Women in UK ‘legally free to abort child on sex grounds’

The boss of Britain’s largest abortion charity said women are legally free to terminate pregnancies if they are unhappy with the sex of their baby.

A doctor agreeing to an abortion on the grounds of gender would be “breaking the law no more and no less” than one performing the procedure on a rape victim, Ann Furedi, chief executive of British Pregnancy Advisory Service (BPAS), said.

Ms Furedi drew both fire and praise from pro-life campaigners who said abortion laws are so wide doctors can virtually justify any reason a woman gives.

She said a woman wanting a boy rather than a girl “seems” consumerist and unethical. She hit out, saying people cannot be pro-choice “except when you don’t like the choice”.

Writing on the Spiked website, she said if doctors decide going through with a pregnancy will damage the expectant mother’s mental health, then abortion is within the law.

“While it is true that the sex of the foetus is not a legal ground for abortion, nor is rape, or incest, or being 13 years old,” she said. “Nor is being homeless, or abandoned, or just feeling there’s no way you can bring a child into the world.

“None of these is grounds for abortion per se, yet they are all reasons why a doctor may believe a woman has met the legal grounds of abortion.”

Doctors sign a legal document to confirm they are acting in good faith — that their honest belief is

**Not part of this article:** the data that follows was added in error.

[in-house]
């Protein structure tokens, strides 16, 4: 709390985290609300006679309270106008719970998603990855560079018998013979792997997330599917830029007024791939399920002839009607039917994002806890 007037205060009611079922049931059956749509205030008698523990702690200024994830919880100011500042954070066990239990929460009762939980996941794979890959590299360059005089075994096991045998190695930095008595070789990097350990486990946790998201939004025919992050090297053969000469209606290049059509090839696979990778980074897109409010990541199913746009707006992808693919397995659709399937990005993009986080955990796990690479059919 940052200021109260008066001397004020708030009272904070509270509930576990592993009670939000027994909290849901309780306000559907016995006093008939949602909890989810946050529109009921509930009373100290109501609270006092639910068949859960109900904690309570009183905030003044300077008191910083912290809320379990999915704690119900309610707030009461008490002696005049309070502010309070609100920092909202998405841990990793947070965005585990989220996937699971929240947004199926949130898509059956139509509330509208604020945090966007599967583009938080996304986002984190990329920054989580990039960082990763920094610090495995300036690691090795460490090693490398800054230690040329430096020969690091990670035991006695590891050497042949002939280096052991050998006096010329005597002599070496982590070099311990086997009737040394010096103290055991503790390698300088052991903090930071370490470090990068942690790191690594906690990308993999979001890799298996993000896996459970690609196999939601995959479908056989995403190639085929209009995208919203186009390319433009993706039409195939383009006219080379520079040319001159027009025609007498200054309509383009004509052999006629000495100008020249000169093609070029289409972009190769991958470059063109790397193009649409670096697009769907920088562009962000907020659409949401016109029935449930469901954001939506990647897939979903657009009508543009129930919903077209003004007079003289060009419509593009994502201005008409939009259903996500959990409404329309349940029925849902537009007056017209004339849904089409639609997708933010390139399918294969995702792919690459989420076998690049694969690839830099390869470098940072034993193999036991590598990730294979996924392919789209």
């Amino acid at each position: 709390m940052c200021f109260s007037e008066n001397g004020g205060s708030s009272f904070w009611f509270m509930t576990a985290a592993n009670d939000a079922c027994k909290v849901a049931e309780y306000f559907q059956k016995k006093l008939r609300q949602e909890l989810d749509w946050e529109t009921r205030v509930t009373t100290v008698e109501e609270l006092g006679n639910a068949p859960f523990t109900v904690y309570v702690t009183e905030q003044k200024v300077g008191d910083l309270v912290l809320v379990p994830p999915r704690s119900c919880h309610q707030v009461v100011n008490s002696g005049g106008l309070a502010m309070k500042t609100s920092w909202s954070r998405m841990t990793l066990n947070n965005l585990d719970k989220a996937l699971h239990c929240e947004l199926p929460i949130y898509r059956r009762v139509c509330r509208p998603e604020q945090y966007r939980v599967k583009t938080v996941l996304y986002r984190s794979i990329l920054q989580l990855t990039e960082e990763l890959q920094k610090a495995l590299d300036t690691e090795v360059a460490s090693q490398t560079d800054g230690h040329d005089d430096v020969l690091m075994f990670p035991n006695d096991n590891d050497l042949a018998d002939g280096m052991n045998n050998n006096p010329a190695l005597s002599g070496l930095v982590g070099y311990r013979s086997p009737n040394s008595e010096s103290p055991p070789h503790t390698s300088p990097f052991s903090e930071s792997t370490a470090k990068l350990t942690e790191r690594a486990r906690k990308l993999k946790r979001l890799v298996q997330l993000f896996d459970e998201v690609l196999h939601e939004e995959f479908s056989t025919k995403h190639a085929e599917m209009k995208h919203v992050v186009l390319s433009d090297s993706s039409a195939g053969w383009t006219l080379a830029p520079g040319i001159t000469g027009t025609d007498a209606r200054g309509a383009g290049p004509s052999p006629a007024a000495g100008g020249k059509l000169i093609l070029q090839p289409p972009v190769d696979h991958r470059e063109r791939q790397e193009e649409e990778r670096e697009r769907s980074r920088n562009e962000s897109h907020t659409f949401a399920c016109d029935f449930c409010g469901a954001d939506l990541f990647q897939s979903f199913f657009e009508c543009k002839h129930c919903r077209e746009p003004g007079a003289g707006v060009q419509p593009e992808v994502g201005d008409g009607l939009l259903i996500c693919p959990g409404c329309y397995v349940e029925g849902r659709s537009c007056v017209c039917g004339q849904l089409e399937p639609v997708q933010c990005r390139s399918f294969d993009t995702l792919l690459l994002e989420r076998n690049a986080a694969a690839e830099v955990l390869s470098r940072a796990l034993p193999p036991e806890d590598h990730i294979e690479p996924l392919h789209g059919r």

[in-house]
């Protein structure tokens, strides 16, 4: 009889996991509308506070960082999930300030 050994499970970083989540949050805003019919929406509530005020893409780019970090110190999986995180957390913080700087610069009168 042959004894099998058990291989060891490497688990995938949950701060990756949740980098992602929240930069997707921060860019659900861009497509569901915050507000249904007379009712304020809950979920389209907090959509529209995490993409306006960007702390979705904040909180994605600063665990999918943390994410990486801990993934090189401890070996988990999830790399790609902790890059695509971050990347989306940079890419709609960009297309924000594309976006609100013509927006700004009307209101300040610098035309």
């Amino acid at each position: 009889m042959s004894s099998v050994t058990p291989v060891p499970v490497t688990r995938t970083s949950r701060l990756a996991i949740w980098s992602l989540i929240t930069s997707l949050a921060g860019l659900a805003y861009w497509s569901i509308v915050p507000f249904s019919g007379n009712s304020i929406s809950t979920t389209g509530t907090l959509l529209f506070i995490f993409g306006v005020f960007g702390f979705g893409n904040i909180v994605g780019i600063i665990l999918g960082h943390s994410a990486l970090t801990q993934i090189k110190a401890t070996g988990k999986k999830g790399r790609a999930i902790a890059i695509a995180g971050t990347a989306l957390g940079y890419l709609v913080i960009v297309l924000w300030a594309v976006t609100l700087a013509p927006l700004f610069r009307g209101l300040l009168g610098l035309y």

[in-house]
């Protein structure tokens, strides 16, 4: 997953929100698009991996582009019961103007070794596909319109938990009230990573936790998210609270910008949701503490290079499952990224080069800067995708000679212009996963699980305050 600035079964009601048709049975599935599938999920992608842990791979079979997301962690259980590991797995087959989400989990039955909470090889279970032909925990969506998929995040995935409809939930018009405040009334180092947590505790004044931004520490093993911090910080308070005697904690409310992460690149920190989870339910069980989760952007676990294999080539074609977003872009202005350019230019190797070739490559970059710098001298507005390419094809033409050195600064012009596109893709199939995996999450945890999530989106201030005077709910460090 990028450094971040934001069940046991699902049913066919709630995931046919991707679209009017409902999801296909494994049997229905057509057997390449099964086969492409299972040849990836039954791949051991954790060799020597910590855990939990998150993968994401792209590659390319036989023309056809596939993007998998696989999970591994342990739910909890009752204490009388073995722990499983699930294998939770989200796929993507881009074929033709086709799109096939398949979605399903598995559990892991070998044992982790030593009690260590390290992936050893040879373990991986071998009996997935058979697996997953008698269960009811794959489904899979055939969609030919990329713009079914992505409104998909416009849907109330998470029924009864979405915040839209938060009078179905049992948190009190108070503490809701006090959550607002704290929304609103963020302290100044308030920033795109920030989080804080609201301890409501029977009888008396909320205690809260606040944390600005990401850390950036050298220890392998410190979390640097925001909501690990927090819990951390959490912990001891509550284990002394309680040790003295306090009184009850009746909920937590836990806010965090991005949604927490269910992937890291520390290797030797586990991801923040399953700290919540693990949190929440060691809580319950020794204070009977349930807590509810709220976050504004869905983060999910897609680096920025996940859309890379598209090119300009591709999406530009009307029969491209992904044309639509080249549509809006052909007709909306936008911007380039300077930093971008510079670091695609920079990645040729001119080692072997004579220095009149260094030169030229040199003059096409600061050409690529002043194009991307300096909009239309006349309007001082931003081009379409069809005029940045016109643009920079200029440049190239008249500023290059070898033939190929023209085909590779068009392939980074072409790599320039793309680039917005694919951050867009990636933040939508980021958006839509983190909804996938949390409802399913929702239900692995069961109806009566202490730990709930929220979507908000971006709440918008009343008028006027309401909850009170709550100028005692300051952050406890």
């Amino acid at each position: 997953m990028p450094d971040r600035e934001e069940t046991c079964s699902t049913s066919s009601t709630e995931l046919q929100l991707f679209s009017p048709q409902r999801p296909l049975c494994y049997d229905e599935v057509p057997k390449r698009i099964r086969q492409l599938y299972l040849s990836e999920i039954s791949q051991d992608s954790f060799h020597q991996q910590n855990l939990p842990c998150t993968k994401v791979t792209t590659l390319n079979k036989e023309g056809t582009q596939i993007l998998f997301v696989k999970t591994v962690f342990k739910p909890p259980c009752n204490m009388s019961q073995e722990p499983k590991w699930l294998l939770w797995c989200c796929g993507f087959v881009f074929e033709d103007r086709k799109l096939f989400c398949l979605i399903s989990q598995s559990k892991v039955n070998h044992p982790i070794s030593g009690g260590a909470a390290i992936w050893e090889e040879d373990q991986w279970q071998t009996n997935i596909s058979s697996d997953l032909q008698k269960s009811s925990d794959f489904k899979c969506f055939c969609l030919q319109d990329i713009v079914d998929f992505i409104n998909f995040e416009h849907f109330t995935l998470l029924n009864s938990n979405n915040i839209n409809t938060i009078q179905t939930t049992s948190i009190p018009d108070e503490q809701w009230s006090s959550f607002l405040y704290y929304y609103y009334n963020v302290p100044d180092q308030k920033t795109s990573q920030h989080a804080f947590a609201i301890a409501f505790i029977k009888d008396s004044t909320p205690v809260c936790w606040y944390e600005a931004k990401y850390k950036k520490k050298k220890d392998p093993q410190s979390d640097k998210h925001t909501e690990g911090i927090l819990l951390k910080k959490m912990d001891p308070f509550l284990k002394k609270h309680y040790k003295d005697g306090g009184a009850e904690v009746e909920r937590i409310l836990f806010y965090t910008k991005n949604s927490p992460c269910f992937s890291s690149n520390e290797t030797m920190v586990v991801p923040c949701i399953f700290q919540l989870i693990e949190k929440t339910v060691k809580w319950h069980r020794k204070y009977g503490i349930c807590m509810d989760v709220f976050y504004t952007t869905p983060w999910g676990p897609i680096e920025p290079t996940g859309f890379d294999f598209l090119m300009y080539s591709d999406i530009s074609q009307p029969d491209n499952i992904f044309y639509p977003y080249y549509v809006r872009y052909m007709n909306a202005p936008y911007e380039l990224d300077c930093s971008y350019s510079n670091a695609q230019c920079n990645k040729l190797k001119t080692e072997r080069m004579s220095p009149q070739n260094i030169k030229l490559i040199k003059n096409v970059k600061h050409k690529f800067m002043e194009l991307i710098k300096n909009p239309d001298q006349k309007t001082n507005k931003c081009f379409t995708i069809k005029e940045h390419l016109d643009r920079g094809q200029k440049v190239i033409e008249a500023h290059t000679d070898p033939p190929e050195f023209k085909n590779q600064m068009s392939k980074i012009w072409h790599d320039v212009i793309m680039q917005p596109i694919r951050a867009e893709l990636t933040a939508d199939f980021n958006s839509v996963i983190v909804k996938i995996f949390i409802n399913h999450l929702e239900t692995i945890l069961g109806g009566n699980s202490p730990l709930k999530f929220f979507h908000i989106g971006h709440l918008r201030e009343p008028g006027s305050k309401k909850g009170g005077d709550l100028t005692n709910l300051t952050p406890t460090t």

a woman meets the legal test because continuation of the pregnancy is likely to damage the woman’s mental or physical health.

“Sex selection, like rape, may not be a ground for abortion, but there is no legal requirement to deny a woman an abortion if she has a sex preference, providing that the legal grounds are still met,” Mrs Furedi wrote.

“The big difference is this: most people who think of themselves as liberal and modern-thinking believe that rape, incest, youth, poverty or even general ‘unwantedness’ are ‘good reasons’ for doctors to approve abortion; and they think ‘sex selection’ is a bad reason, which should be stopped.”

Professor Jack Scarisbrick, chairman of LIFE, likened the abortion industry to a “runaway bus”.

“How else could the chief executive of BPAS, the largest abortion provider in the UK, boast that a woman can have an abortion without her ‘needing to be seen by a doctor’, when the law requires the authorisation of two doctors?”

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